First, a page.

Where all the candidates seem to agree is that the WTO risks losing is relevance if it fails to reignite the Doha trading talks that started way before even Lamy's leadership, in 2001. "The reality is that the round at this point in time is paralysing the system and we have to solve it," argued the Brazilian candidate, Roberto Azevedo, who is currently the fast-growing economic powerhouse's envoy to the WTO.
The next Doha-round talks, rather confusingly, take place in Bali at the end of the year. The ambition is to lower trade barriers, but there have been many causes of fierce debate, particularly around agriculture, that have largely divided mature Western economies and those that are just finding their feet on the world stage.
Last year, the WTO warned that there was a global trend towards protectionism, citing 182 measures introduced to restrict or potentially restrict trade over a nine-month period as evidence. Although the new WTO head can expect some significant progress at the December talks, it seems as if the plan to get a single agreement across so many national interests – in markets as broad as agriculture, goods and services – was simply too ambitious.
The danger for the WTO is that it continues to be ignored by major economies that instead sign bilateral or multilateral trade agreements. Indeed, these will be the sort of negotiations that the UK would possibly have to conduct with the EU if the country should exit the bloc.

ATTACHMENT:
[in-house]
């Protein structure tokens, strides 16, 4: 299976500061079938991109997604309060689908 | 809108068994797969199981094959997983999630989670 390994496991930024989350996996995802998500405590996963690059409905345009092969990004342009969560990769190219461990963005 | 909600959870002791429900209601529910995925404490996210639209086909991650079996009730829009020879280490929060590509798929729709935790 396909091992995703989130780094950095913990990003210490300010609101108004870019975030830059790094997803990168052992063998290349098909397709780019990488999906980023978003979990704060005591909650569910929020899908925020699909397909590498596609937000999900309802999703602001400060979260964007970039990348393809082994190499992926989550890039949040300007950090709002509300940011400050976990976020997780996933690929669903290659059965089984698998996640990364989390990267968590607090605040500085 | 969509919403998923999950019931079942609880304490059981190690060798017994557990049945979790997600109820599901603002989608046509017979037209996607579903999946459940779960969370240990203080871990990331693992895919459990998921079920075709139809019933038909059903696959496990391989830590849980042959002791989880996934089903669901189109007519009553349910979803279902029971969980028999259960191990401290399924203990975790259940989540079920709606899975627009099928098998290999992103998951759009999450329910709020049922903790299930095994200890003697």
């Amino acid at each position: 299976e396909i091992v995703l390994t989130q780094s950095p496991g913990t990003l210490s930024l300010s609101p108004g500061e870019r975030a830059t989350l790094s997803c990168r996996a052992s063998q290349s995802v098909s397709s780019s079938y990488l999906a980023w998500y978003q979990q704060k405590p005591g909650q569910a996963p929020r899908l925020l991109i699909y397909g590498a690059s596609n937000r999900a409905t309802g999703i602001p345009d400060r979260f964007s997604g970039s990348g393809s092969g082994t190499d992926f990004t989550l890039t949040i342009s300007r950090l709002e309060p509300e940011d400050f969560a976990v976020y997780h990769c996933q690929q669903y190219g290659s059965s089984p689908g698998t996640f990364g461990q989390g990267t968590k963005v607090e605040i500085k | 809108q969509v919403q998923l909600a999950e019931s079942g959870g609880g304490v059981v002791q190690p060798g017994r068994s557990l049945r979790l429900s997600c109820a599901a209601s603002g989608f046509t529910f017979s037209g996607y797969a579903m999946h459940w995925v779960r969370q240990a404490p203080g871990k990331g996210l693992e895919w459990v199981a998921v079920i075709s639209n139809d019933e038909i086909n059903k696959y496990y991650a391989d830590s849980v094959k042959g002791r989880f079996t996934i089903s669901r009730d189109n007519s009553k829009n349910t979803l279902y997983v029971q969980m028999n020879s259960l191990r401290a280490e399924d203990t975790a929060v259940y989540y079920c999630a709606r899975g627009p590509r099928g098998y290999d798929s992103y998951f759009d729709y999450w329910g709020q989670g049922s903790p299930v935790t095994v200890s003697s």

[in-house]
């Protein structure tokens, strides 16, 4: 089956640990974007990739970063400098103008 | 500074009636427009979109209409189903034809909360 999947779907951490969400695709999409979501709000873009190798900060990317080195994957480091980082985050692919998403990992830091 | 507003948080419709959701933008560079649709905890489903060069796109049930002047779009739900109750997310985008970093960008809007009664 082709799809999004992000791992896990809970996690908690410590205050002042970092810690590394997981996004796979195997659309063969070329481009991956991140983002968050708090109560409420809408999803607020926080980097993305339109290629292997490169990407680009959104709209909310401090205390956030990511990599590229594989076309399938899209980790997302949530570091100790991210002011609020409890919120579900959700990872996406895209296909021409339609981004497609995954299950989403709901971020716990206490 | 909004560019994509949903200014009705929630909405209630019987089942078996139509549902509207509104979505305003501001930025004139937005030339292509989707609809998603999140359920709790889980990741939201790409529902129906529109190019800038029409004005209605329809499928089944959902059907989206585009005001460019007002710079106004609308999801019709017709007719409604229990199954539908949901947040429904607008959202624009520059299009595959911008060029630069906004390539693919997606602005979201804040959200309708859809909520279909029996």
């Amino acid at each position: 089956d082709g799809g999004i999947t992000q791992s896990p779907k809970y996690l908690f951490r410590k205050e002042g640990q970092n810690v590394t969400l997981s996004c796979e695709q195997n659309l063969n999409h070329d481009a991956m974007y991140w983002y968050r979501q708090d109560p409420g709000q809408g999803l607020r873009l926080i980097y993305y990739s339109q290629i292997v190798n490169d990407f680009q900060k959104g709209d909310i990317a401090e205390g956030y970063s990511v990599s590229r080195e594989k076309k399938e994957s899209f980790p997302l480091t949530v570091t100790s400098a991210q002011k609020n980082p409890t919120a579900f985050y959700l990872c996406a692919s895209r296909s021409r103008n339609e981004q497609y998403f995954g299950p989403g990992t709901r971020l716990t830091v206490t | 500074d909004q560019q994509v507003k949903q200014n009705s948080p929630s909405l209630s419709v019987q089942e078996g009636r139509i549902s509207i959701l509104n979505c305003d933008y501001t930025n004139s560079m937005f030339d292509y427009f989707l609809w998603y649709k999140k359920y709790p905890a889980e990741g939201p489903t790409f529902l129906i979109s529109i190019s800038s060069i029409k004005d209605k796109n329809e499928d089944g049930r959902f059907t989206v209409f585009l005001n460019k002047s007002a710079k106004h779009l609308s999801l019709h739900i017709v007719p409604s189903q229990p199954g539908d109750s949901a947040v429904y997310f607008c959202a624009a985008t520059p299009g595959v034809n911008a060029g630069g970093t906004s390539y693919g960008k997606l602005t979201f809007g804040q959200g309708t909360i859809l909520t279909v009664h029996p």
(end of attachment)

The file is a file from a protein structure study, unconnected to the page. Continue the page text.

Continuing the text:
However, if the new WTO DG can succeed in getting through some sort of watered-down pact in Bali, as many believe is possible, he or she would be lauded for cutting through international red tape, which could boost the world economy by an estimated $1trn (£635bn). Immediately, they would be feted as a major figure on the world stage.
As a result, the British government must ensure that it picks the winner in this closely fought race, the field for which will soon narrow down to a handful of candidates.
If the new head of the WTO can finally come up with a successful conclusion to some of the most protracted trade talks in history, then the UK cannot afford for this person to be as unclear as Lamy on the country's trading future.
Doubts from someone with that kind of political and economic weight could lead to potential trading partners looking away from the UK.
1 Alan John Kwadwo Kyerematen (Ghana)
A former ambassador to the US, Mr Kyerematen is supported by the African Union bloc
2 Anabel GonzAlez (Costa Rica)
Ms Gonzalez knows the WTO well, having headed up its agriculture and commodities division from 2006 to 2009
3 Mari Elka Pangestu (Indonesia)
The 56-year-old has been Indonesia's minister for tourism and creative economy since October 2011
4 Tim Groser (New Zealand)
Born in Scotland in 1950, the Kiwi politician was New Zealand's ambassador to the WTO from 2002 to 2005
5 Amina C Mohamed (Kenya)
This lawyer could spoil Mr Kyerematen's candidacy should some African states back the east over the west coast
6 Ahmad Thougan Hindawi (Jordan)
This 47-year-old Birmingham University post-graduate helped lead Jordan's economic liberalisation
7 Herminio Blanco (Mexico)
This economist was in the Mexican government for 15 years to 2000, but has since worked in the private sector
8 Taeho Bark (Republic of Korea)
South Korea's trade minister has published numerous books and papers on economics and trade policy
9 Roberto Carvalho de Azevedo (Brazil)
This 55-year-old career diplomat was the last of the nine nominated as a candidate last month